KAMLOOPS — It's a battle for the right of British Columbians, to have access to lakes and fish on privately owned property. The Nicola Valley Fish and Game Club has filed another lawsuit against the Douglas Lake Cattle Company, this time to include Corbett Lake in the Merritt area. The club has already sued the company, owned by an American billionaire, for its attempts to keep members of the public from fishing on Minnie and Stoney Lakes. BC Supreme Court Justice Joel Groves has yet to rule on that matter. The club is taking this to court for future generations, something the provincial government is unwilling to do.
It's a dispute that spans more than three decades. A dispute over public access to prominent fishing lakes near Merritt, and a contentious civil case that's made its way to BC Supreme Court.
"In the Merritt area alone there's over 30 lakes that are locked to the public and aren't supposed to be, and if you quantify that to British Columbia, there's probably a few thousand, and if we lose this lawsuit, the locks are going up on all of them," says Rick McGowan, Nicola Valley Fish and Game Club.
For years, the Nicola Valley Fish and Game Club has been fighting Douglas Lake Cattle Company for its attempt to claim private use of Minnie Lake and Stoney Lake. Now, a new lawsuit, to include yet another popular fishing destination.
"In the last four or five years, we've started protest fishing at Corbett Lake because Douglas Lake Cattle Company entered into evidence in the first case that Corbett Lake is a legal private fishery on a public lake, so we had to prove that it's not a legal private fishery, it's a public lake and another rich entrepreneur is trying to setal it."
A series of "No Parking" signs near Corbett Lake have been put up, in what Rick McGowan feels is another sneaky way of keeping the public away. Worried a land swap is in the works, the club is using this latest lawsuit as a proactive approach.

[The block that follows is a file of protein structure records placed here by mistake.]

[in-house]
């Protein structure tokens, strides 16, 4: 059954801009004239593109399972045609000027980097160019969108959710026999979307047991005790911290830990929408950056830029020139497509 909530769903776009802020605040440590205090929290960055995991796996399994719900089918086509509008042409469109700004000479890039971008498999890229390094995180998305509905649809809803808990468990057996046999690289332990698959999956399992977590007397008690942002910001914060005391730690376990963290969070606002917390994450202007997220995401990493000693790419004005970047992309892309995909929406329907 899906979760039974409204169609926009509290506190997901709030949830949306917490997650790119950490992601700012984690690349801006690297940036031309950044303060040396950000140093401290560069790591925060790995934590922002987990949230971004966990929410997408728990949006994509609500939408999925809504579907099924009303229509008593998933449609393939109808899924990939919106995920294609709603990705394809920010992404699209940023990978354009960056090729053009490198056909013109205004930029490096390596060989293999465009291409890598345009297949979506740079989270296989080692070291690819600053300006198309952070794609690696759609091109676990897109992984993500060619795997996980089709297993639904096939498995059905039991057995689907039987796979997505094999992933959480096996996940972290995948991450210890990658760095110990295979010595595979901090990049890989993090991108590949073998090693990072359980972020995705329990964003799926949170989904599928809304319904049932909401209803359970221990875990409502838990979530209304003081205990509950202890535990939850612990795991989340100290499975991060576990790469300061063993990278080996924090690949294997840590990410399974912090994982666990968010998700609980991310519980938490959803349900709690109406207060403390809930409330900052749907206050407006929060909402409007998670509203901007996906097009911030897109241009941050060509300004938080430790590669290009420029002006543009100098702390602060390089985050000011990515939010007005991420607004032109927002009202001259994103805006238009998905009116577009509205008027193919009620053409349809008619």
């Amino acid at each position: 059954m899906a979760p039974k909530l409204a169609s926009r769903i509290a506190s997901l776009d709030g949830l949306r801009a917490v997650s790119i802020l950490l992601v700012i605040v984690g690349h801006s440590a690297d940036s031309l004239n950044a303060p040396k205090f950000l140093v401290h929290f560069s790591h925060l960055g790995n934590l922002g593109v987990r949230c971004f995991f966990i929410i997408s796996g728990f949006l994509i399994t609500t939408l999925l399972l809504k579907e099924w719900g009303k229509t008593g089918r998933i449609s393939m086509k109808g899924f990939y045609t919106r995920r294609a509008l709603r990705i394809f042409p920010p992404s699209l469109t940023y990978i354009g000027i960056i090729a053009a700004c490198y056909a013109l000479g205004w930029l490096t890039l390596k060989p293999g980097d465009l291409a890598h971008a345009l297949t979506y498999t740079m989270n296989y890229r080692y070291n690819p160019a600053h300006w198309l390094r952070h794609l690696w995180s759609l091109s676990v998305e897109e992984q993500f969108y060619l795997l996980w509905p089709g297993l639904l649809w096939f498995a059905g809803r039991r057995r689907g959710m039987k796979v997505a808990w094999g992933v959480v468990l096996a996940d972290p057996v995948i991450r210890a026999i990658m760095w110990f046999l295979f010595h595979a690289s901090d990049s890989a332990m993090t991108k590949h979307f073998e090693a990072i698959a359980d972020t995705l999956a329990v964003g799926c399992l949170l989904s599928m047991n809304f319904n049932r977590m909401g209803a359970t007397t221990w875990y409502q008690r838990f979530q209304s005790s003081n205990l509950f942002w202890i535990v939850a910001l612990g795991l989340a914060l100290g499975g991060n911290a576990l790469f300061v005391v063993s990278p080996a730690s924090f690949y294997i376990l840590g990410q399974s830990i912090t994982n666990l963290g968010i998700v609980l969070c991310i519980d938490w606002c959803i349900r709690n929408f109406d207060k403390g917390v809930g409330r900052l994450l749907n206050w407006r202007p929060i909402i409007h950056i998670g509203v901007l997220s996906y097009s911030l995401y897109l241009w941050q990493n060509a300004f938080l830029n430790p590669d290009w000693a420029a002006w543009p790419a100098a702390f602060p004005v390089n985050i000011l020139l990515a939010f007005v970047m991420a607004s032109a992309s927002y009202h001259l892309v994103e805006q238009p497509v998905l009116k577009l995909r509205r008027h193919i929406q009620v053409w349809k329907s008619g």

"We have a suspicion they're going to do the same thing at Corbett Lake because to close a public road which the boat launch goes to the lake, you have to do what's called a road closure process, the only way the government can avoid doing that is a land swap." If they did actually go ahead with land swap, the public is hooped forever."
Since the mid-'80s the gates leading to Minnie and Stoney Lakes have been locked up, and it's been a fight between fishermen and the ranch ever since. The lengthy battle has forced the Fish and Game Club to dig deep into their pockets.
"We're into the first lawsuit for over $150,000 and right now we're looking at $40,000 to get this one started and ya our club can't afford it and we'll be fundraising again and asking the public to help us out."
Focused on future generations, the club has no plans to quit. They say they won't just sit back and watch what they call a corrupt and illegal situation unfold.
"Our club voted unanimously to try and make a difference, when we go out the other end of the trail to leave this country a little better for our grandkids, and that's the purpose of why we're doing it," says McGowan.
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